01 SES 09 B, Reflection: An intergral part of professional learning?
Given that Canada declares itself to be a multicultural society which not only tolerates but officially encourages the practice and celebration of diversity, it is reasonable to assume that recruiters of teachers for work in publicly funded schools would seek teachers who represent Canadian social diversities. We posit that in the Canadian and European context, multicultural education and perspectives and inclusion/exclusion, are not simply demographic questions; they are vitally important issues of social justice, moral equality, and relations of power within our liberal democratic nations. In our project, we address questions about diversity and inclusion in education by exploring more deeply what Canadian in-service teachers with diverse identities and abilities say about their entry-to-the-profession experiences. In our proposed presentation, we will tackle the question: What are the tensions, paradoxes and challenges in attracting, retaining and sustaining educators who represent diverse identities and abilities?
By addressing this question, we think our findings will provide insights into issues surrounding efforts to attract, support and sustain a more diverse teaching force as well as providing insights into the implications of these for teacher education.
There are several important arguments that support diversification of the teaching force including, for example: (1) diverse teachers representing diverse identities and abilities serve as role models for all students; (2) teachers representing diverse identities and abilities can improve the academic outcomes and school experiences of students with diverse identities and abilities; and (3) the workforce rationale, which stipulates in part that “recruiting and preparing more people of color for the teaching profession has the potential to not only expand the overall supply of teachers for the most demanding and difficult-to-staff schools, but also alleviate the high rate of attrition in those settings”. (Villegas & Irvine, 2010, pp. 176 & 186)
Villegas and Irivine (2010, p. 185) point to a number of studies which indicate that teachers representing diverse ethnic and racial identities use their insider knowledge about the language, culture, and life experiences of minority students to improve their academic outcomes and school experiences, while Vogel & Sharoni (2011) claim:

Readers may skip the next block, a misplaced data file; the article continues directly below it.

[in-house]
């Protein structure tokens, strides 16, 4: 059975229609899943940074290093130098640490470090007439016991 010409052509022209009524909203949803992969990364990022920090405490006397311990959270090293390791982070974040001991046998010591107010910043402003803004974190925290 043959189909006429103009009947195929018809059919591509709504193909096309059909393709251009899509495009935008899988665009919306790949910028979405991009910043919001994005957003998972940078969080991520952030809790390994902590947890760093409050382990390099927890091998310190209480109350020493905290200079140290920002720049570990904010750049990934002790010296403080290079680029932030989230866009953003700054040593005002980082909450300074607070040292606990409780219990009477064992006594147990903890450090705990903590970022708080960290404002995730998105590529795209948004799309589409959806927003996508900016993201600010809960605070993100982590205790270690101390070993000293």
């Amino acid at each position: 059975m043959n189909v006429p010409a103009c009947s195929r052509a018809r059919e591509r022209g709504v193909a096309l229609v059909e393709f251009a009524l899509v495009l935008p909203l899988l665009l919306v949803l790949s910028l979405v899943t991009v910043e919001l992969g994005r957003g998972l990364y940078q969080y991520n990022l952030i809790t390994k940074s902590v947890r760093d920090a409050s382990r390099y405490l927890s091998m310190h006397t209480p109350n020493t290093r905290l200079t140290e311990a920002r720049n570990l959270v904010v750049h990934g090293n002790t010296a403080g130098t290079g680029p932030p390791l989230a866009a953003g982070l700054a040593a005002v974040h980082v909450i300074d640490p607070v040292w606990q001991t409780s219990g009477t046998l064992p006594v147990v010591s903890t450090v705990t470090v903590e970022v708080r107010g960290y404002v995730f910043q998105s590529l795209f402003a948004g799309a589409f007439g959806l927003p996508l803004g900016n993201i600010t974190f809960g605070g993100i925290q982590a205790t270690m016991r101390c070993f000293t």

The insights, knowledge, attitudes, and commitment of teachers with disabilities can make a significant contribution to the successful inclusion of these pupils [with special needs]. These teachers can play an important role in enhancing academic, social and emotional outcomes for these youngsters. (p.493)
While we do not take issue with these arguments, in gathering data from early career teacher projects, including a province-wide ‘Beginning Teacher study, we have encountered unexpected insights into the challenges faced by teachers with diverse identities and abilities.
 See as a specific example the Canadian Multiculturalism Act, 1988.
We have been and are in the process of gathering data using cross-sectional surveys of education graduates in Saskatchewan and case studies of new teachers (interviews, journals, day in the life of, focus groups, etc.). In addition to this, data has been and is continuing to be gathered through scripted individual interviews and records documenting the experiences of participants, including journal entries and other artifacts. To determine the challenges and barriers teachers with diverse identities and abilities face and the implications for teacher education, thematic analysis will be used to identify repeated patterns of meaning (Braun & Clarke, 2006) in the data. We will attempt to ensure the coding of the transcripts and the interpretations made from the codes are constructed from the raw data contained in the transcribed responses to the interview questions (Boyatzis, 1998). Data from records documenting the experiences of participants, including blog entries, skype commentaries and other artifacts, will be examined using a document analysis approach, which includes skimming, thorough reading, assessing/ interpreting, and selection of excerpts and quotations that represent emerging themes (Bowen, 2009). The themes generated though analysis of the interview transcripts and the participant documents will serve to integrate the data gathered from these different sources.